Historic eruptions have occurred on many of the Galapagos volcanoes, including Fernandina, Volcan Wolf, Alcedo, Sierra Negra, Cerro Azul, Santiago, Pinta, Floreana, and Marchena. Eruptions in the recent geologic past (the last ten thousand years or so) have also occurred on Volcan Darwin, Volcan Ecuador, Genovesa, San Cristobal, and Santa Cruz. A number of submarine volcanoes many have also been active at this time. It is quite unusual for a mantle plume to produce so many simultaneous active volcanoes. In Hawaii, for example, only 6 volcanos (including the seamount Loihi) have erupted in this same time, and most of the activity in Hawaiian is located on just 3 volcanos). In Reunion, only a single volcano has been active. It should be noted, however, that the magma output of Mauna Loa, the largest of the Hawaiian volcanos, has probably exceeded the output of all the Galapagos volcanos combined.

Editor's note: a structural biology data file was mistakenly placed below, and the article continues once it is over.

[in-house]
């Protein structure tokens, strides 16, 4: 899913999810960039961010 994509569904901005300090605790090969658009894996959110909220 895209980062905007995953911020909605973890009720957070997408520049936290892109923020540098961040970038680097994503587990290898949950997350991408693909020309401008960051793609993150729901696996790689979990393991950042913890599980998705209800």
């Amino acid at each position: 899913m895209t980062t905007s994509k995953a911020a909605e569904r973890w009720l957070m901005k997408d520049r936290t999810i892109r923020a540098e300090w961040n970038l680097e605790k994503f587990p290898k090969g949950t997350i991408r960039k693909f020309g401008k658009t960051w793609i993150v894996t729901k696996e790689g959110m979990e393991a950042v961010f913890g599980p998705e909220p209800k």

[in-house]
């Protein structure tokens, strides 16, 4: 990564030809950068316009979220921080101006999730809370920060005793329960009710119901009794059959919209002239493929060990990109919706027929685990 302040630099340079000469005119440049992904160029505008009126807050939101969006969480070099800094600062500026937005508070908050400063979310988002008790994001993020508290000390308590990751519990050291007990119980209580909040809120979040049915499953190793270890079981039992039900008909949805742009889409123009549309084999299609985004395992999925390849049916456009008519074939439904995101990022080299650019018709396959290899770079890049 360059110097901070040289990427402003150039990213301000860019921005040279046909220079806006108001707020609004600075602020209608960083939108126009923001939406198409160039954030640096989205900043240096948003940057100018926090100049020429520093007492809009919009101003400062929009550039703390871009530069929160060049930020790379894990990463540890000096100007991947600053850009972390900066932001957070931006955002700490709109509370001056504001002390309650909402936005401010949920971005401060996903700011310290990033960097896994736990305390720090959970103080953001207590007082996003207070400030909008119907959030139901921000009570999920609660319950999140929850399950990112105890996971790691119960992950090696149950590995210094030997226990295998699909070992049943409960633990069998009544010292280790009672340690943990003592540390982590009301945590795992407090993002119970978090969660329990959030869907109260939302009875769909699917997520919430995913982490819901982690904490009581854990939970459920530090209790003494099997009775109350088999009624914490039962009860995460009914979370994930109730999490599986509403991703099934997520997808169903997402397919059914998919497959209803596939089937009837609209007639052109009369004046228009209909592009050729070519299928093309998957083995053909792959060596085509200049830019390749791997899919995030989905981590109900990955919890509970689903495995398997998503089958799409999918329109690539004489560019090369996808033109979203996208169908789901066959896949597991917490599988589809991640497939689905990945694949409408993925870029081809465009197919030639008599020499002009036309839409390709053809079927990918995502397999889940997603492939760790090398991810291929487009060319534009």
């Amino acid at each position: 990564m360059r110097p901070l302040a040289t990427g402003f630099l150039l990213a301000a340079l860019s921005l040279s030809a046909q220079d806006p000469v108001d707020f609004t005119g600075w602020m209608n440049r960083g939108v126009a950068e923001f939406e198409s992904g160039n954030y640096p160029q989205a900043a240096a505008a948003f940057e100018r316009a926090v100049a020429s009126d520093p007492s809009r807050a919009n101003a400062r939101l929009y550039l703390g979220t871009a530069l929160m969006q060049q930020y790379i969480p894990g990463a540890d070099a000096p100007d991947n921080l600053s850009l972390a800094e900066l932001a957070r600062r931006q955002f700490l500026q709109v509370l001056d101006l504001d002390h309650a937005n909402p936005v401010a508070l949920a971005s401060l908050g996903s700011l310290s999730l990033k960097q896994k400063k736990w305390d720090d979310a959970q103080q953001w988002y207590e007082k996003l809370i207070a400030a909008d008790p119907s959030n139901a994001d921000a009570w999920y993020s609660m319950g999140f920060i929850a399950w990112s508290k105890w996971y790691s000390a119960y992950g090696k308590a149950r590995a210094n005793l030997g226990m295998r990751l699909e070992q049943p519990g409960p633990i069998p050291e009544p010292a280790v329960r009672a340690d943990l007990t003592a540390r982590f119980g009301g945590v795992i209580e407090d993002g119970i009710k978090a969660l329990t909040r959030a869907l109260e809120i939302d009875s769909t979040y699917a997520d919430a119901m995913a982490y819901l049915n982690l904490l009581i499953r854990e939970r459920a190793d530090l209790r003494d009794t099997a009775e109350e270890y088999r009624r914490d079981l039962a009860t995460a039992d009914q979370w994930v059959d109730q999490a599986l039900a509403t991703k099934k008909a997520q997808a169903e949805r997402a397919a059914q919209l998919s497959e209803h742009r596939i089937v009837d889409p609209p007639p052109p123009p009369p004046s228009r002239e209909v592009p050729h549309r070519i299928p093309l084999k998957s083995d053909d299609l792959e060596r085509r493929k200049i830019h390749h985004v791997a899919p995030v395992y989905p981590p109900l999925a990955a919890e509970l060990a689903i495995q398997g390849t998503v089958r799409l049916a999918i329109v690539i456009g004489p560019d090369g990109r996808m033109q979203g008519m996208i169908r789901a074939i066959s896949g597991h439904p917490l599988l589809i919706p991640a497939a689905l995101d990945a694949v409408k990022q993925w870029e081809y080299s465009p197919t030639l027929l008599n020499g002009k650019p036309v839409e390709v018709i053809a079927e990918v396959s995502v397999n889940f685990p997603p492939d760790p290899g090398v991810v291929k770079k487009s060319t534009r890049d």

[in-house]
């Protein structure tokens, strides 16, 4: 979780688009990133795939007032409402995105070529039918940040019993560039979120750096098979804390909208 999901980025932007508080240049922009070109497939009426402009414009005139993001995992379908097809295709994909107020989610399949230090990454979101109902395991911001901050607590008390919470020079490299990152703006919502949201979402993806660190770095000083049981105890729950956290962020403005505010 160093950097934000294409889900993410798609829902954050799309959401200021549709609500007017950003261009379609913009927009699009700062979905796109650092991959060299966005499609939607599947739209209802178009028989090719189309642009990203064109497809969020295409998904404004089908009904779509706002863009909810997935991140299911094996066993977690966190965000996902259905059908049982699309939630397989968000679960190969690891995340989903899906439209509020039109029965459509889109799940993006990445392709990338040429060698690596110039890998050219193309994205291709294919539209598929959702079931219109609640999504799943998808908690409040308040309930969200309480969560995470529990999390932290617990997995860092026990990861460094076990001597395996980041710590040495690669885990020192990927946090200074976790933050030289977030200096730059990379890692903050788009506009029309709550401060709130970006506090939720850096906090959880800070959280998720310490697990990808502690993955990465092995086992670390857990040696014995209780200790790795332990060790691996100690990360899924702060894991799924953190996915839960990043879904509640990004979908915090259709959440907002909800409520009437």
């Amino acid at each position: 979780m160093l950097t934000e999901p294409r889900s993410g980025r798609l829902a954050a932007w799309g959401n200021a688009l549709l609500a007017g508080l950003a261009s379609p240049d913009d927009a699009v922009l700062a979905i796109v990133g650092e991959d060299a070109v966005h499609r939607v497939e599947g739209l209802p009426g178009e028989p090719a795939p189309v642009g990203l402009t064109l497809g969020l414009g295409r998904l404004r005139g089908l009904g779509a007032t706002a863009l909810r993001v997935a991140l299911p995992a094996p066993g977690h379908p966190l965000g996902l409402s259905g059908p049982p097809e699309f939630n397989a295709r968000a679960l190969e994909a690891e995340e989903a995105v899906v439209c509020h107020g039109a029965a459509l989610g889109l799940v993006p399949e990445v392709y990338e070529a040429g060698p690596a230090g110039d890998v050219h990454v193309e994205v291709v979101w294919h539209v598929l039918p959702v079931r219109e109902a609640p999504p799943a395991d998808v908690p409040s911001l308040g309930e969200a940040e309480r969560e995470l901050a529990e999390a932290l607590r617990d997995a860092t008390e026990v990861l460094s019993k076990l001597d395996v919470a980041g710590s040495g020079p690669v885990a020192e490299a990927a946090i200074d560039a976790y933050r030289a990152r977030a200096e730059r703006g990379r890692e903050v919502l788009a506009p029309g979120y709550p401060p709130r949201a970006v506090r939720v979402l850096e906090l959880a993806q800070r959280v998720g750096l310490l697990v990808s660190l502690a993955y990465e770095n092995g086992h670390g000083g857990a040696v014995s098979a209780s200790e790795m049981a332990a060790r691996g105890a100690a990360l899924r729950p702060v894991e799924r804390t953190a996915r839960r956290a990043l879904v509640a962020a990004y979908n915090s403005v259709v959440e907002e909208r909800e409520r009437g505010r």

The islands of Espanola and Santa Fe are remnants of extinct volcanoes. In both cases, only part of the volcanic structure has been preserved, the remaining parts having been faulted away. Espanola and Santa Fe have been extinct for several million years. Pinzon and Rabida are both small extinct shield volcanos that have not been active for about 1 million years. Though Santa Cruz and San Cristobal remain active volcanoes, parts of their edifices are much older, more than a million years in the case of Santa Cruz (including its small neighbors of Baltra, Seymour, and Las Plazas), and nearly two and a half million years in the case of San Cristobal.